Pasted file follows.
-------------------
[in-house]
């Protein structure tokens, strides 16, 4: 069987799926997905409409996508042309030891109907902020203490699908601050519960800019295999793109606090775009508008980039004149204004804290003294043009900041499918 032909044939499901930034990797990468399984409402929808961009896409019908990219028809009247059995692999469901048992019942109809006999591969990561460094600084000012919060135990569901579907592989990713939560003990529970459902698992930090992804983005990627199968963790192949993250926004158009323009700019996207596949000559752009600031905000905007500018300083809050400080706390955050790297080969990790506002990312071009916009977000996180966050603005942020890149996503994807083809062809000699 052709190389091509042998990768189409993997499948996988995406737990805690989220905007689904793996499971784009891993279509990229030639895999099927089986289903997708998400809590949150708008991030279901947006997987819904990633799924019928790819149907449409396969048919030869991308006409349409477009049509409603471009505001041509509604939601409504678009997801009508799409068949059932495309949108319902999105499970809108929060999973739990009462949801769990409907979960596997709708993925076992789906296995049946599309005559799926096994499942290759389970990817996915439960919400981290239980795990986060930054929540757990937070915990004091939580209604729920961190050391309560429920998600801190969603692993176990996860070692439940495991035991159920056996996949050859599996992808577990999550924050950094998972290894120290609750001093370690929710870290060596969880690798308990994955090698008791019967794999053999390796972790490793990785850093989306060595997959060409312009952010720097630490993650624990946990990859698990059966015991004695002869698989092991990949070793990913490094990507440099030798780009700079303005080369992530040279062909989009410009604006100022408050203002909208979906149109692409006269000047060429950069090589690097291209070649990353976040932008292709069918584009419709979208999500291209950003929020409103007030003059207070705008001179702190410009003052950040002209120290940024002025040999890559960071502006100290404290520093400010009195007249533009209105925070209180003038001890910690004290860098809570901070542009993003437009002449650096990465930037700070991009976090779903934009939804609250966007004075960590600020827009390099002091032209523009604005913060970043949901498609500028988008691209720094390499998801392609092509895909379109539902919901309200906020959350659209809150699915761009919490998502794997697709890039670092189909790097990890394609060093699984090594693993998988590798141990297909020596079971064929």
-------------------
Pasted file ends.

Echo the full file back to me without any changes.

[in-house]
């Protein structure tokens, strides 16, 4: 069987799926997905409409996508042309030891109907902020203490699908601050519960800019295999793109606090775009508008980039004149204004804290003294043009900041499918 032909044939499901930034990797990468399984409402929808961009896409019908990219028809009247059995692999469901048992019942109809006999591969990561460094600084000012919060135990569901579907592989990713939560003990529970459902698992930090992804983005990627199968963790192949993250926004158009323009700019996207596949000559752009600031905000905007500018300083809050400080706390955050790297080969990790506002990312071009916009977000996180966050603005942020890149996503994807083809062809000699 052709190389091509042998990768189409993997499948996988995406737990805690989220905007689904793996499971784009891993279509990229030639895999099927089986289903997708998400809590949150708008991030279901947006997987819904990633799924019928790819149907449409396969048919030869991308006409349409477009049509409603471009505001041509509604939601409504678009997801009508799409068949059932495309949108319902999105499970809108929060999973739990009462949801769990409907979960596997709708993925076992789906296995049946599309005559799926096994499942290759389970990817996915439960919400981290239980795990986060930054929540757990937070915990004091939580209604729920961190050391309560429920998600801190969603692993176990996860070692439940495991035991159920056996996949050859599996992808577990999550924050950094998972290894120290609750001093370690929710870290060596969880690798308990994955090698008791019967794999053999390796972790490793990785850093989306060595997959060409312009952010720097630490993650624990946990990859698990059966015991004695002869698989092991990949070793990913490094990507440099030798780009700079303005080369992530040279062909989009410009604006100022408050203002909208979906149109692409006269000047060429950069090589690097291209070649990353976040932008292709069918584009419709979208999500291209950003929020409103007030003059207070705008001179702190410009003052950040002209120290940024002025040999890559960071502006100290404290520093400010009195007249533009209105925070209180003038001890910690004290860098809570901070542009993003437009002449650096990465930037700070991009976090779903934009939804609250966007004075960590600020827009390099002091032209523009604005913060970043949901498609500028988008691209720094390499998801392609092509895909379109539902919901309200906020959350659209809150699915761009919490998502794997697709890039670092189909790097990890394609060093699984090594693993998988590798141990297909020596079971064929």